Next the hearts come out, this is a little smoother and should last a fair time, and as the % starts to drop off the flavor will change and taste bad, this is the tails you don't want this in your final spirit either. You want the middle, the hearts the smooth stuff which is best.

Step 7: Oaking (optional) and Conclusion

So we now have some Banana Brandy/Moonshine, once it has been watered down to 40% you could drink this as it is, people are surprised that it comes out clear and store bought brandy and whiskeys are amber in color, this is achieved through oaking or oak aging.

You can age it by putting it on oak. Normally a brandy is aged in oak barrels for a couple of years, this smooths the spirit out further and adds extra flavor, sometimes they use new barrels and sometimes they use old bourbon or sherry barrels.

We can achieve the same thing by using oak chunks from a home brew shop, just pop a few in the bottle, making sure that the ABV % is between 60% and 65% and leave it for a few months, shake it every few days and taste it, until it reaches the taste you want then filter it with a coffee filter. It should turn a dark amber, darker than a shop bought because the bottle is thicker so you are looking through more liquid and also because you have to water it down to 40% to drink it.

With regards to the oak chips, you can put them in as is, or you can char / toast them like they are done in bourbons and sherry's. to toast them just wrap some chips in foil and pop them in a preheated oven at around 200 degrees C, and leave them for about 45 minutes, let them cool and put them in your spirit. you could char them a little with a blow torch too if you like, but don't burn them.

you could use Jack Daniels smoking chips to save toasting and charring your self.

I have included a chart of oak toasting temperatures to give the desired flavors.


Conclusion

The banana flavor did come across but it was faint, the next time I do this one I will let the bananas get blacker and I will also put in about 1 quarter of the banana skins chopped up. This should give a lot more flavor to the batch, also i will run the still so that a lower % comes out, the lower the % the more flavor you will get.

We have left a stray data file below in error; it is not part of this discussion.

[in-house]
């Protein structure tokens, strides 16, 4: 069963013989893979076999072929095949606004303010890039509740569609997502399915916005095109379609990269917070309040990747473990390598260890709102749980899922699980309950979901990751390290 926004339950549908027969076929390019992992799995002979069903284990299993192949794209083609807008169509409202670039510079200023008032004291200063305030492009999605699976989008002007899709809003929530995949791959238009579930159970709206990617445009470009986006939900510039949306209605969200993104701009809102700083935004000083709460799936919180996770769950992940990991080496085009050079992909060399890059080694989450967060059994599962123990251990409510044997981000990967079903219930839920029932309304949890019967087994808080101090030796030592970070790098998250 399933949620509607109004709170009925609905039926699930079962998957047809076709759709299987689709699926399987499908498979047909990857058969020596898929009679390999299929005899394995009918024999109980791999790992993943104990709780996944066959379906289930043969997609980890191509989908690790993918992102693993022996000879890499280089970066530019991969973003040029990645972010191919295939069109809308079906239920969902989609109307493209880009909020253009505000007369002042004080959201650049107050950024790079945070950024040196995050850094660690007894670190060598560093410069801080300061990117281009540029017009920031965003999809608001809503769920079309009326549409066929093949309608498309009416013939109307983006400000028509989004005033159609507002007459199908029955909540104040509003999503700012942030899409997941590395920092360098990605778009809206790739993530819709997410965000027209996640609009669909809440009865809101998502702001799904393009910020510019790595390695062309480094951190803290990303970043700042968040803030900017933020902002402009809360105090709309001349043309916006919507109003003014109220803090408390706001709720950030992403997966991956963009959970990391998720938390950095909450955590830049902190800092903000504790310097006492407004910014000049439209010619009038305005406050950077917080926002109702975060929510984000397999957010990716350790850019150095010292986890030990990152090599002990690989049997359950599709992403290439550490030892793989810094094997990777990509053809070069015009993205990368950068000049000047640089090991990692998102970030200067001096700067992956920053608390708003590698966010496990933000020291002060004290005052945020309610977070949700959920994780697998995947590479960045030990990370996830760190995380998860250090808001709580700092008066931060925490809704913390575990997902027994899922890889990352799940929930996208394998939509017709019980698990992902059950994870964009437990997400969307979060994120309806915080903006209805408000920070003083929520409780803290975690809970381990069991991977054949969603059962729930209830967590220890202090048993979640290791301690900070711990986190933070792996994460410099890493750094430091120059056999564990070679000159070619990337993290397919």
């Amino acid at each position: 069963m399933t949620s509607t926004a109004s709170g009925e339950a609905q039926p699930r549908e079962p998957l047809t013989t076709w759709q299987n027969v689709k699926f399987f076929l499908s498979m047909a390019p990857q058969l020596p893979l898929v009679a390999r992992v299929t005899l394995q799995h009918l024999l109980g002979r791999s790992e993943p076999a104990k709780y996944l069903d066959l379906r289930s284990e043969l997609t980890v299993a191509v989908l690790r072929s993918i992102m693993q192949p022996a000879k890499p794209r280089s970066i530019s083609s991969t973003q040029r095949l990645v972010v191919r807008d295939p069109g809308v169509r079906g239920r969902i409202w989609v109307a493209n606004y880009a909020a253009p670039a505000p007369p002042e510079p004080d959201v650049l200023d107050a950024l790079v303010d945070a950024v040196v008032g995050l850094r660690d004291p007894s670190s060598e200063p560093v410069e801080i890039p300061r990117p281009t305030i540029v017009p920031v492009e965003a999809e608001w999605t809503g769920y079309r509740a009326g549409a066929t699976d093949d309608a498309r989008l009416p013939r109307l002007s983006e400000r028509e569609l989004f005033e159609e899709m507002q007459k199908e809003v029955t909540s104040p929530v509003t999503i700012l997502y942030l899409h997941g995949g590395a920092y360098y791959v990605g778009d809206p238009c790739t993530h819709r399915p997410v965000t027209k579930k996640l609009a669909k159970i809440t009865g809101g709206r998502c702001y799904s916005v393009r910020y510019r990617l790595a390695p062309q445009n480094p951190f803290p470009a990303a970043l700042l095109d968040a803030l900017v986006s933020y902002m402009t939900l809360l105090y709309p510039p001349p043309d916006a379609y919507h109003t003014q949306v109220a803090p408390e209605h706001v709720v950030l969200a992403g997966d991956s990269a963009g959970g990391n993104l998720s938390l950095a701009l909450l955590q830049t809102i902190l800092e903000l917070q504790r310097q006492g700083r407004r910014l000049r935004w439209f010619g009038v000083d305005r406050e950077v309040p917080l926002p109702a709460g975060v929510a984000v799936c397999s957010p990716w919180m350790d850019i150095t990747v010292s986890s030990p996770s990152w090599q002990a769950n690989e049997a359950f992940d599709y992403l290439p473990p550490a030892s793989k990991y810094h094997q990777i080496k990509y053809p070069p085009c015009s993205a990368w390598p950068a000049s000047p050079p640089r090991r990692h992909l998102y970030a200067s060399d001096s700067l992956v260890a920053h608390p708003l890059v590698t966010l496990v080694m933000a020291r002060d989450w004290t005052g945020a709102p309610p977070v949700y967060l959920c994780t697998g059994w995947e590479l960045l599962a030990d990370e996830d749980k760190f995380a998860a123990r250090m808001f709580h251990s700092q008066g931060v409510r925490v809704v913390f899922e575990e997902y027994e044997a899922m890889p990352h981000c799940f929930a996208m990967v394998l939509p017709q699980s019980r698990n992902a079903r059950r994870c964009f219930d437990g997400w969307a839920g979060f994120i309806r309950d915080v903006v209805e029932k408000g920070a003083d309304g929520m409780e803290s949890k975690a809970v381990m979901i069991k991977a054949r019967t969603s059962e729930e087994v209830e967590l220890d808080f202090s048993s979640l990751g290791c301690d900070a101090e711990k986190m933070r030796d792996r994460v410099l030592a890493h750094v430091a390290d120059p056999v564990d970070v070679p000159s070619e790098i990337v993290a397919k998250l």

<p>I just got hold of three and a half cases of Bananas and I am getting ready to brew them tomorrow. I was looking at the fact that as bananas ripen the starch in them is slowly converted to sugar. Unless you allow the bananas to ripen to mush there is still going to be starch there. I am looking at cooking them with a Malt addition and using the rest temps for the Malt to try to convert as much sugar as I can. I would think this will do a lot to getting the most out of Bananas and possibly liquefying them a little more than they do without some Malt added.</p>
yeah that would probably convert the starches to sugars for sure, but you also get flavour as the bananas ripen and you want that Banana flavour in the brandy otherwise you are just making vodka.
I belong to a forum and I have an on going discussion there concerning what I am doing. I cooked half of them up today and will be doing the rest tomorrow. They are already pretty black but I did an Iodine test on a slice in a watch glass and seen that even when part of the banana has gone to brown slime the rest still has a ring of starch. That is why I am using the malt. Here is a copy of my last post on the forum.<br><br>Well after a lot of research last night I came up with a recipe that we spent the day doing. First thing this morning I went at a test batch to do some trial and error stuff. Two cup of water in the blender and four bananas made a good slurry that could be poured into the pot. I did four batches in the blender so 8 cups of water and 16 bananas. To this I added a cup of Euro-Pils malt to the slurry and eight more cups of water to thin it down. Boiled it up just like I was making Beer with all the appropriate rests and after resting it at 165 F I did an Iodine test to see where I was at. I could not see anything in the sight glass so I put some on a slide and looked at it under the microscope. The crumbs of Malt Husk still had some purple to them but everything else was Iodine Brown. <br><br>Good to go. Now the work.<br><br>Here is the recipe I came up with.<br>40 Litres of water. <br>80 Bananas<br>2.6 Lbs. Euro-Pils Malt<br>I carton of Molasses<br>I bag of Raisins puried with 2 cups water in a blender<br>2 lemons puried with two cups water in a blender {Skins and All}<br>Yeast Nutrient<br>Enough white sugar to bring the wash up to 11 % ABV potential<br><br>Wash is two thick to run through my cooler system so I am letting it cool in the fermenter over night.<br>Running a fish tank bubbler for 12 hours to oxegenate the wash.<br><br>10 Grams {Two Packages} Lalvin EC-1118 yeast. Hydrate in water before pitching.<br><br>I have to do this all over again tomorrow because I only used half the Bananas today.<br>With everything in the fermenter it has come to 100 litres. Tomorrows run will be another 100 litres as well. <br>I am going to have to break it down into three fermenters though because I understand it foams a lot while it is working and my fermenters are full to the top with 100 litres so it will be better if I go with 66 litres in each fermenter and go with three of them. <br><br>I will keep this thread up dated so everybody can eventually have a decent recipe to follow when they get some of that almost free fruit.